Emile has a shovel, and his adventure takes place mostly in the trenches, where deadly explosives much be avoided while item-based tasks are handed to him by fellow soldiers. Freddie’s chapters are decidedly more action-packed, as he tosses grenades at enemy gun turrets, drives a tank over embankments, and has to avoid falling bombs. As Ana, players will regularly need to heal the wounded via a rudimentary rhythm game, while Karl primarily employs stealth, sneaking his way from French captors in a bid to return home to his family. The gameplay is not necessarily tied to one character – Emile will find himself in action-oriented sequences just as much as Freddie ends up solving puzzles – but there’s a definite theme to each of the playable heroes.

At regular intervals, Walt will accompany the player, and he can be sent to pull levers, fetch objects, and distract enemy guards. Again, there’s nothing truly groundbreaking here. Solving puzzles with a non-player companion is as old as the day is long, and nothing particular new is done with it. However, the dog is decidedly adorable, and simply interacting with him is a particular joy.

A couple of the fast-paced sequences rely a bit too heavily on trial-and-error, especially when it’s rushing players forward and then ambushes them them gunfire they couldn’t have expected. A number of puzzles feel far too much like busywork, too, requiring very little thought but a whole lot of carrying. There’s really nothing too taxing, though, especially as you’ll be gifted puzzle hints if you spend too long figuring out a particular problem.

The true standout of the game is a series of car chases that are, frankly, too few and far between. At various points in the game, players will take control of Ana in her red taxi, swerving from left to right to avoid pursuing opponents and oncoming obstacles. The hindrances occur on screen in time to a number of famous classical music pieces, giving the whole thing a “rhythm action” feel to it. These sequences are beautifully done, and provide some much-needed rousing between sidescrolling sections.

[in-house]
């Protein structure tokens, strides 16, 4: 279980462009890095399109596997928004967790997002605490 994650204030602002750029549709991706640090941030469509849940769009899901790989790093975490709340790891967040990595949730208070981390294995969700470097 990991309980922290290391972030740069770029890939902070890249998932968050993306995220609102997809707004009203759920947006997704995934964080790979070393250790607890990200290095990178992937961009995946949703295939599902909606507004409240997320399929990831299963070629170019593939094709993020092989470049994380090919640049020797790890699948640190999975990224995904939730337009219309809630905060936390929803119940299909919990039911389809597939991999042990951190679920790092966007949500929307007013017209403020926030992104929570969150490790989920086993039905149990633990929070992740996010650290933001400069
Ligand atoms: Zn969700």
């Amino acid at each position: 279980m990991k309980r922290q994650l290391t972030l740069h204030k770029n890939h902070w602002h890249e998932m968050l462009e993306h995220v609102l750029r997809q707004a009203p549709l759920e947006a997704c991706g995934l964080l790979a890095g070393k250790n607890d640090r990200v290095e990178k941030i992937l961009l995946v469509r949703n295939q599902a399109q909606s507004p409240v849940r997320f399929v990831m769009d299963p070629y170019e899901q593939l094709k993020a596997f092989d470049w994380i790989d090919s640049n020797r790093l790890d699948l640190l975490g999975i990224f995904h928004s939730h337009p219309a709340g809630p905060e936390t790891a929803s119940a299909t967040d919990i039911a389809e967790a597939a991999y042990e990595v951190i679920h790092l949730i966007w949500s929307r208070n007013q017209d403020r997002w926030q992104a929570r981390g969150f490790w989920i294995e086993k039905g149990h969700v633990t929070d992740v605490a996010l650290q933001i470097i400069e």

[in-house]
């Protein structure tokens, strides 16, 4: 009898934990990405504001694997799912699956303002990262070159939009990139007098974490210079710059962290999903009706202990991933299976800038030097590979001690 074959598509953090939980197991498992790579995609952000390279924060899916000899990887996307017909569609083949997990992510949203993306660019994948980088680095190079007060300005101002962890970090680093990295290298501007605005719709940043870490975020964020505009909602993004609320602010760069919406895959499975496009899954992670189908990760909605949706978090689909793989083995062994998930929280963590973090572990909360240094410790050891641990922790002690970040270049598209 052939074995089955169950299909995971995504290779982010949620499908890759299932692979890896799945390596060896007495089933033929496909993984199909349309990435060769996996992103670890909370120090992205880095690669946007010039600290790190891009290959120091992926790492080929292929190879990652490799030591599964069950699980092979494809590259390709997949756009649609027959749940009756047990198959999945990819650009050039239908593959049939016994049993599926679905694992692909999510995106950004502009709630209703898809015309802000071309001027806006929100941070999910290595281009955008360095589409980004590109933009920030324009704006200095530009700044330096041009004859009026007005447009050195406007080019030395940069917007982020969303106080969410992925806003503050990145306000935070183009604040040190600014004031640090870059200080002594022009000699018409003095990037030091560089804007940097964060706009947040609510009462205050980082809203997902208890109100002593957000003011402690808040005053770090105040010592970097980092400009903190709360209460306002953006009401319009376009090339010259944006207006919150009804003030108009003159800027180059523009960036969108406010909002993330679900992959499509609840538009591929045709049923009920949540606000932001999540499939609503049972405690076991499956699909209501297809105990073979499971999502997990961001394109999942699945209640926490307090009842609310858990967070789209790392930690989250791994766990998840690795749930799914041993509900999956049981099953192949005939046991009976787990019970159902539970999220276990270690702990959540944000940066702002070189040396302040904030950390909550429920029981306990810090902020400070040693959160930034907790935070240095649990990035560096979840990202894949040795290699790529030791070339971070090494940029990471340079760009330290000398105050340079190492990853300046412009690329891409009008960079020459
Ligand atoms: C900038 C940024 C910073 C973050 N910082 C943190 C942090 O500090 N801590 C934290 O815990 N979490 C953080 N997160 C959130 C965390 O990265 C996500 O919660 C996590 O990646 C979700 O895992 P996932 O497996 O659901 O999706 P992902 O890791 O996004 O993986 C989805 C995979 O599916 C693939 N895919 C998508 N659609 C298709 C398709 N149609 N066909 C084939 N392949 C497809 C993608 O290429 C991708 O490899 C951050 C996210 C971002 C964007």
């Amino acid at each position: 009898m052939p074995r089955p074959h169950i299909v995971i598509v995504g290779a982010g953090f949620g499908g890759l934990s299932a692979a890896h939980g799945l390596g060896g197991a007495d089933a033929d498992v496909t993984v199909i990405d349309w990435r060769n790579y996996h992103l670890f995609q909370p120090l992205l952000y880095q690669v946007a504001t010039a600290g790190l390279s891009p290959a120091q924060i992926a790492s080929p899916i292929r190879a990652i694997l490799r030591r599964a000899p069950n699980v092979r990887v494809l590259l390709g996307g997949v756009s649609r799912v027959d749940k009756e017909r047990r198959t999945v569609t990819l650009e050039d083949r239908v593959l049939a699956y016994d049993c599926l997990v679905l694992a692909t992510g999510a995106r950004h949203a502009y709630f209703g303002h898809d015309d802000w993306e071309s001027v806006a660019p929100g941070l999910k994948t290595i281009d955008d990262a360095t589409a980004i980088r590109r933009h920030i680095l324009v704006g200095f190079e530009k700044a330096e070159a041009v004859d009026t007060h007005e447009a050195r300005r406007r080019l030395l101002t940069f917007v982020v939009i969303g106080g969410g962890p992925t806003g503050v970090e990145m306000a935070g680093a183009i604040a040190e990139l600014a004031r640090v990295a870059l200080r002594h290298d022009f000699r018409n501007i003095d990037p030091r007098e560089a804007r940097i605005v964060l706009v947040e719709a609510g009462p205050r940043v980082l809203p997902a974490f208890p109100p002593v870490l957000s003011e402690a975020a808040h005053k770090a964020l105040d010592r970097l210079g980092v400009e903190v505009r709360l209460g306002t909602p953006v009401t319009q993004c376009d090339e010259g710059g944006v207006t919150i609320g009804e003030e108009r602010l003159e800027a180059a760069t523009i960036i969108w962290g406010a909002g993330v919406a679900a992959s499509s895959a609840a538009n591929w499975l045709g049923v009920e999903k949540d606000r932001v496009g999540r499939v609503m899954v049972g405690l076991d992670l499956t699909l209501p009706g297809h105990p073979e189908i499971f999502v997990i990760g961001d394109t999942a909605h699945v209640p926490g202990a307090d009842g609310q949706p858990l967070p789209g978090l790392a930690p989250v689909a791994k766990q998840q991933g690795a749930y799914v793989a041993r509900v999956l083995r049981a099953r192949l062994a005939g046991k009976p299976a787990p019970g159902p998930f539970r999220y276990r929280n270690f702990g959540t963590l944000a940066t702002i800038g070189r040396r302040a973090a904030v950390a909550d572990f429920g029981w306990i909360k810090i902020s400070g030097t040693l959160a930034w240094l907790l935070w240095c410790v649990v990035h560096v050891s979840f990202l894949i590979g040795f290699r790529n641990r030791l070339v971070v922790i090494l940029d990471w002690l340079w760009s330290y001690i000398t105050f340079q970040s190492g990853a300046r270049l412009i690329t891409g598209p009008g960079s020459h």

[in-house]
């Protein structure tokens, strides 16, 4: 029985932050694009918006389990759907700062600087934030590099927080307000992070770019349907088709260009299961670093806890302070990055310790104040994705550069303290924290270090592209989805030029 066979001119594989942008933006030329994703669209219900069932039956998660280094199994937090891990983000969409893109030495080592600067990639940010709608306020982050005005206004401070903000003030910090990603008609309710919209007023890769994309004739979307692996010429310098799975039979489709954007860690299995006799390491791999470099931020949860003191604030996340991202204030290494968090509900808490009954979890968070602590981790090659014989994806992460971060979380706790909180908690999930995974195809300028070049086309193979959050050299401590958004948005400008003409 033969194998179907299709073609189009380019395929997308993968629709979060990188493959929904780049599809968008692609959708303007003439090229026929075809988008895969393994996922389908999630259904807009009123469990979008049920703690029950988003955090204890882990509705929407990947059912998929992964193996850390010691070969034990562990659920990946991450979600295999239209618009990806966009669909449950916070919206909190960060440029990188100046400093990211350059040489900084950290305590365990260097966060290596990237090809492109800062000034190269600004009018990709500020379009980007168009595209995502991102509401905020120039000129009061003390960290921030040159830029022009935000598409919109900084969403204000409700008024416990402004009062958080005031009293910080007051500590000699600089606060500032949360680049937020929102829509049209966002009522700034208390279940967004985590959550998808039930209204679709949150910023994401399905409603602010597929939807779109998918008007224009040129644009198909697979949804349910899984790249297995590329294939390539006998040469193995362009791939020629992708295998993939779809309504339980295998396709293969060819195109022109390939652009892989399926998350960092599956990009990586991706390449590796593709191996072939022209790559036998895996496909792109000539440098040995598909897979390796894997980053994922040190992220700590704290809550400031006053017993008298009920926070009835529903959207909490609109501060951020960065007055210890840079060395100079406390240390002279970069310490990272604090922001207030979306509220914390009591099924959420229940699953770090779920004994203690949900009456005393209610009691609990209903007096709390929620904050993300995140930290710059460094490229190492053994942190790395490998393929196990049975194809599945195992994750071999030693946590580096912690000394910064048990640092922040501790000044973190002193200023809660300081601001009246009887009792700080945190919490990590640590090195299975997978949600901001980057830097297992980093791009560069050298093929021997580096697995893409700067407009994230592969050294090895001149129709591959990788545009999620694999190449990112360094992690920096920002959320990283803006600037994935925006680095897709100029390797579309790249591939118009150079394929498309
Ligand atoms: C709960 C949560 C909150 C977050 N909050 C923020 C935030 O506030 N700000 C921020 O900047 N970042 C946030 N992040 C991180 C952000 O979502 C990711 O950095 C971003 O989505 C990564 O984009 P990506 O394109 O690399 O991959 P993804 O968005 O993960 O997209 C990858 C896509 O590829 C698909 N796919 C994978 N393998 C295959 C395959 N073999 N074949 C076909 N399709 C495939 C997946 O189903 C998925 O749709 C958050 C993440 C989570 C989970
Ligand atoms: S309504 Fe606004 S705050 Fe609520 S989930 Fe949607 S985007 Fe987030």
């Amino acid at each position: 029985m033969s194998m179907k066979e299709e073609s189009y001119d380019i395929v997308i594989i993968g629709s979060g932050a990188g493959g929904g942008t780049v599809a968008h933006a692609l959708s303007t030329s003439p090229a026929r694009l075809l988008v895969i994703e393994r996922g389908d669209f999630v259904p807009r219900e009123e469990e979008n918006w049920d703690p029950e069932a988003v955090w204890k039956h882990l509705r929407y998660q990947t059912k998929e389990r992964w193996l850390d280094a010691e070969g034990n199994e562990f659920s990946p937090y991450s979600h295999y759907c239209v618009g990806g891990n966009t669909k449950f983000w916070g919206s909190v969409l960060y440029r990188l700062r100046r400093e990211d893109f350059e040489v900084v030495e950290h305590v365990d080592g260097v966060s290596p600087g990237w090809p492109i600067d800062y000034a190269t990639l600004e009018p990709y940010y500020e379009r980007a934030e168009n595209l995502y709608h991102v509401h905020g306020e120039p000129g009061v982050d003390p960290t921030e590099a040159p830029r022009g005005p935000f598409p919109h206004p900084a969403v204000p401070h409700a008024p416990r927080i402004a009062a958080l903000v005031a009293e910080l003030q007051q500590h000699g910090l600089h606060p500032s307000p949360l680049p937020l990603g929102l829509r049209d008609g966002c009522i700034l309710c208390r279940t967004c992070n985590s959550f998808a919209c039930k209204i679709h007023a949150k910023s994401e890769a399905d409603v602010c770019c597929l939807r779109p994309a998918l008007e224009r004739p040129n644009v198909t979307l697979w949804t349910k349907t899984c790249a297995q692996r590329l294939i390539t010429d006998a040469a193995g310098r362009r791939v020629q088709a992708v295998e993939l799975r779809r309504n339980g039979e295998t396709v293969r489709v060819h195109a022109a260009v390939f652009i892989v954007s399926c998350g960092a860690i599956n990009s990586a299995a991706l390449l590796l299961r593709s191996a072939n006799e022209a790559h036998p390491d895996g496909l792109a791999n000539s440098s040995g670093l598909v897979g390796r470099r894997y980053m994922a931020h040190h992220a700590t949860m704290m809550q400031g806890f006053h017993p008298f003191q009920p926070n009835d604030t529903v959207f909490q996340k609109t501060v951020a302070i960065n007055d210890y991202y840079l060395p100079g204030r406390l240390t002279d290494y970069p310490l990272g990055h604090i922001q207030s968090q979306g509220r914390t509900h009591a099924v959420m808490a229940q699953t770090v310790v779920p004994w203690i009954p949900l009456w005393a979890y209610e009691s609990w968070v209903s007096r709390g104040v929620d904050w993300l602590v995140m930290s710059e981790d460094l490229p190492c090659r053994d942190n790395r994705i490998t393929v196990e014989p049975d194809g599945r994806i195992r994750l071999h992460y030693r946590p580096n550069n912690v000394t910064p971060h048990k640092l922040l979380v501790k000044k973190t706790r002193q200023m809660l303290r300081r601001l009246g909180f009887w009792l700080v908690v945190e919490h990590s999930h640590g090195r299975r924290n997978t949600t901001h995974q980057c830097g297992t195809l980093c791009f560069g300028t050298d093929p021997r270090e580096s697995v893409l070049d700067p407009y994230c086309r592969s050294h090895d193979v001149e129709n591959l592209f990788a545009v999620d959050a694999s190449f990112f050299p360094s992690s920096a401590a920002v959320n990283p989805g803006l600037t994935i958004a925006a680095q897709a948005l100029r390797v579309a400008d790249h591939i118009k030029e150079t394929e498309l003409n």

Valiant Hearts aims to be a somewhat educational experience, too. Entering new environments and finding optional items unlock factual tidbits about World War 1, detailing the history, culture, and tools of the period. There is some genuinely enlightening stuff in there, providing further context to the narrative and helping demonstrate just what conditions were like on the front.

Despite its comic book visual style, Valiant Hearts does an impeccable job of bringing to life the tragedy and the cost of World War I. Sequences including a poison gas attack on an entrenched position, as well as a truly incredible portrayal of the nightmare scenario that is going “over the top,” provide a stark contrast to the endearing presentation, and hammer home the death and destruction so flagrantly produced by the war. There’s stuff in here that made me think about the nature of warfare more than all the “gritty” first-person shooters under the Sun, and there’s an effectively jarring disparity between the deeply personal stories of the characters involved, and the horrible ease with which everybody around them dies. This is a story of loss, of how war consumes everything indiscriminately, but also of just enough hope to make everything worth continuing to fight.

Though a highly conventional game from a mechanical standpoint, Valiant Hearts is one of those games that demonstrate how great presentation can turn the common into something remarkable. As a straight videogame, The Great War did not wow me, and yet I cannot deny the fact that it inspired an emotional outpouring from me that I quite frankly needed at the time. There are so few examples across all entertainment media that I can say that of, and it brings cheer to my cynical heart that videogames, for as coldly calculated and focus tested as they’ve become, are capable of inspiring a genuine and importing feeling in me.

Hell, you just wouldn’t expect it from Ubisoft, huh?

Bottom Line: Despite taking shape as a rather unambitious adventure game, Valiant Hearts: The Great War nonetheless tells a beautiful story of loss and companionship with overwhelmingly evocative success.

Recommendation: If you’re one of the set who value story over gameplay, this is well worth checking out. If you’re the opposite kind of player, you may not quite get what you want here.